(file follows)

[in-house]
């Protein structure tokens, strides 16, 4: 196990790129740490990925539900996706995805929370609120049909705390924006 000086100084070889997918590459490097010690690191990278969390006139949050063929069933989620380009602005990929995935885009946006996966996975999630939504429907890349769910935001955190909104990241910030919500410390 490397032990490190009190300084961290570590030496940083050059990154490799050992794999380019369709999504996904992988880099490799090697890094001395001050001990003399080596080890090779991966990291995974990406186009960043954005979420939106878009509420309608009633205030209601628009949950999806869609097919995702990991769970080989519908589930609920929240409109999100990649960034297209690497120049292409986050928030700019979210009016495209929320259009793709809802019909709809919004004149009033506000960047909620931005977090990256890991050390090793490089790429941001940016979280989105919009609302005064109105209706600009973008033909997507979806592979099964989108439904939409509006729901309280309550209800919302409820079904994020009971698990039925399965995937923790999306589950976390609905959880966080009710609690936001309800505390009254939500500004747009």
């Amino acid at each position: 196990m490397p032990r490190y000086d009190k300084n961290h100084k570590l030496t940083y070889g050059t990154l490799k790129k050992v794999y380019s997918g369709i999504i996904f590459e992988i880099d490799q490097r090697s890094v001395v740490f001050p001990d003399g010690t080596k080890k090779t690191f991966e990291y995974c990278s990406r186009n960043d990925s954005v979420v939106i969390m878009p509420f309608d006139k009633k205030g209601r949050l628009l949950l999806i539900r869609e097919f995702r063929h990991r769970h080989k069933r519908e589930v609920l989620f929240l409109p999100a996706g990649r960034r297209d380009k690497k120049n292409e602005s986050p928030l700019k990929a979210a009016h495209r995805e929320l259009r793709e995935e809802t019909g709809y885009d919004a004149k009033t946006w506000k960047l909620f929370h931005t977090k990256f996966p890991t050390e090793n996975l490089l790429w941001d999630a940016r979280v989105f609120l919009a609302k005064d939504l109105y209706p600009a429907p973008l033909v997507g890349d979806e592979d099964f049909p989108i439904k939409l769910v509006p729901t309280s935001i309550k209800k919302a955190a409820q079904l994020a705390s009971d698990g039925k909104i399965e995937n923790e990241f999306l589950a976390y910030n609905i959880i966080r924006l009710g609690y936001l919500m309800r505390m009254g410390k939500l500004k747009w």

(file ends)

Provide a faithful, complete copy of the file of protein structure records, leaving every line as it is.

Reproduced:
[in-house]
């Protein structure tokens, strides 16, 4: 196990790129740490990925539900996706995805929370609120049909705390924006 000086100084070889997918590459490097010690690191990278969390006139949050063929069933989620380009602005990929995935885009946006996966996975999630939504429907890349769910935001955190909104990241910030919500410390 490397032990490190009190300084961290570590030496940083050059990154490799050992794999380019369709999504996904992988880099490799090697890094001395001050001990003399080596080890090779991966990291995974990406186009960043954005979420939106878009509420309608009633205030209601628009949950999806869609097919995702990991769970080989519908589930609920929240409109999100990649960034297209690497120049292409986050928030700019979210009016495209929320259009793709809802019909709809919004004149009033506000960047909620931005977090990256890991050390090793490089790429941001940016979280989105919009609302005064109105209706600009973008033909997507979806592979099964989108439904939409509006729901309280309550209800919302409820079904994020009971698990039925399965995937923790999306589950976390609905959880966080009710609690936001309800505390009254939500500004747009």
């Amino acid at each position: 196990m490397p032990r490190y000086d009190k300084n961290h100084k570590l030496t940083y070889g050059t990154l490799k790129k050992v794999y380019s997918g369709i999504i996904f590459e992988i880099d490799q490097r090697s890094v001395v740490f001050p001990d003399g010690t080596k080890k090779t690191f991966e990291y995974c990278s990406r186009n960043d990925s954005v979420v939106i969390m878009p509420f309608d006139k009633k205030g209601r949050l628009l949950l999806i539900r869609e097919f995702r063929h990991r769970h080989k069933r519908e589930v609920l989620f929240l409109p999100a996706g990649r960034r297209d380009k690497k120049n292409e602005s986050p928030l700019k990929a979210a009016h495209r995805e929320l259009r793709e995935e809802t019909g709809y885009d919004a004149k009033t946006w506000k960047l909620f929370h931005t977090k990256f996966p890991t050390e090793n996975l490089l790429w941001d999630a940016r979280v989105f609120l919009a609302k005064d939504l109105y209706p600009a429907p973008l033909v997507g890349d979806e592979d099964f049909p989108i439904k939409l769910v509006p729901t309280s935001i309550k209800k919302a955190a409820q079904l994020a705390s009971d698990g039925k909104i399965e995937n923790e990241f999306l589950a976390y910030n609905i959880i966080r924006l009710g609690y936001l919500m309800r505390m009254g410390k939500l500004k747009w």